Soon the popularity of the Berenstain Bears spread beyond the world of children’s books. The first animated adaptation, an NBC Christmas special called The Berenstain Bears’ Christmas Tree, was produced in 1979. Four other NBC seasonal specials followed in the early ‘80s. From 1985-1986, two seasons of a Saturday morning Berenstain Bears cartoon aired on CBS, and in 2002, PBS created a season of daily Berenstain Bears cartoons. The characters have also been featured as dolls, toys, games, puzzles, software, clothing and many other products.
Shortly after the publication of the series moved from Random House to HarperCollins in 2004, Mike suggested to Stan and Jan that they create a new sub-line of Berenstain Bears books that reflect spiritual themes while continuing to publish their traditional storybooks. They co-created the first four titles in the ongoing Living Lights series released by the HarperCollins publishing group, Zondervan, in 2008.
After a long illness, Stan passed away in November 2005, at the age of eighty-two. Jan died in February 2012, at the age of eighty-eight. Mike continues to write and illustrate Berenstain Bears books on all sorts of subjects–everything from going for a ride on the train to the golden rule. He lives and works in the rolling countryside of Eastern Pennsylvania–a place that looks very much like Berenstain Bear Country.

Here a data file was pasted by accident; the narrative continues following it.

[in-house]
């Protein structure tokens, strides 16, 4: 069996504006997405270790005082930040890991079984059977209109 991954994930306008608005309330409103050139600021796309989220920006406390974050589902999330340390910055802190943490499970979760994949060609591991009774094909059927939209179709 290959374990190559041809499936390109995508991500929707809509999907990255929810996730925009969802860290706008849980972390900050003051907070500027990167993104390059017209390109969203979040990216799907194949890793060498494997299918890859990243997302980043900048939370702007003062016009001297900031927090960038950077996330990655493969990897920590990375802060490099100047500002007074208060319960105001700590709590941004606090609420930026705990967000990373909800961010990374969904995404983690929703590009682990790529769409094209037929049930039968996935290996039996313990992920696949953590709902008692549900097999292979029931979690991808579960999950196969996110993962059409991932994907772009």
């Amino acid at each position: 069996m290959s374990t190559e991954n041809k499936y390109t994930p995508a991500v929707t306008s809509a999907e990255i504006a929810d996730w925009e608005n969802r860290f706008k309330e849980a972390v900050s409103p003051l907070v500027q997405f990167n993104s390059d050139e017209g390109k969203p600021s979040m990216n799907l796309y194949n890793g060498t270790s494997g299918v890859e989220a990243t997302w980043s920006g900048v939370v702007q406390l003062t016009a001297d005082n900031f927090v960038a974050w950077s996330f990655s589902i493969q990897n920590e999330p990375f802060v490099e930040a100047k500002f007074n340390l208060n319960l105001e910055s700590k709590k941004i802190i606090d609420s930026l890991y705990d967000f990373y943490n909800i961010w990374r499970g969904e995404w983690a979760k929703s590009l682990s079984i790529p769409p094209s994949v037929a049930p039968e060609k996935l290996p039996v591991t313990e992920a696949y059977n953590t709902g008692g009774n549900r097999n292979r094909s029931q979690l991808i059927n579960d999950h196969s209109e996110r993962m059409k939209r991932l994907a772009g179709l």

The following is the Introduction to Child’s Play, the Berenstain Baby Boom, 1946-1964, Cartoon Art of Stan and Jan Berenstain, by Mike Berenstain, published by Abrams, Inc., 2008.
When asked “What is art?” in the 1970s, cultural theorist Marshall McLuhan replied, “Art is whatever you can get away with.” In Stan’s and my day, it wasn’t. Talented art students in the Philadelphia area schools in the 1930s were singled out by discerning art teachers, mentored, and sent on for advanced instruction by accomplished artists at the city’s distinguished art schools. Meeting for the first time at the Philadelphia Museum School of Industrial Art (now the University of the Arts), we both were surprised and bemused that we would meet at all. We came from different high schools – city and suburban. Our backgrounds were different – Jewish and Protestant. But we thought of ourselves as, simply, American and, primarily, as artists.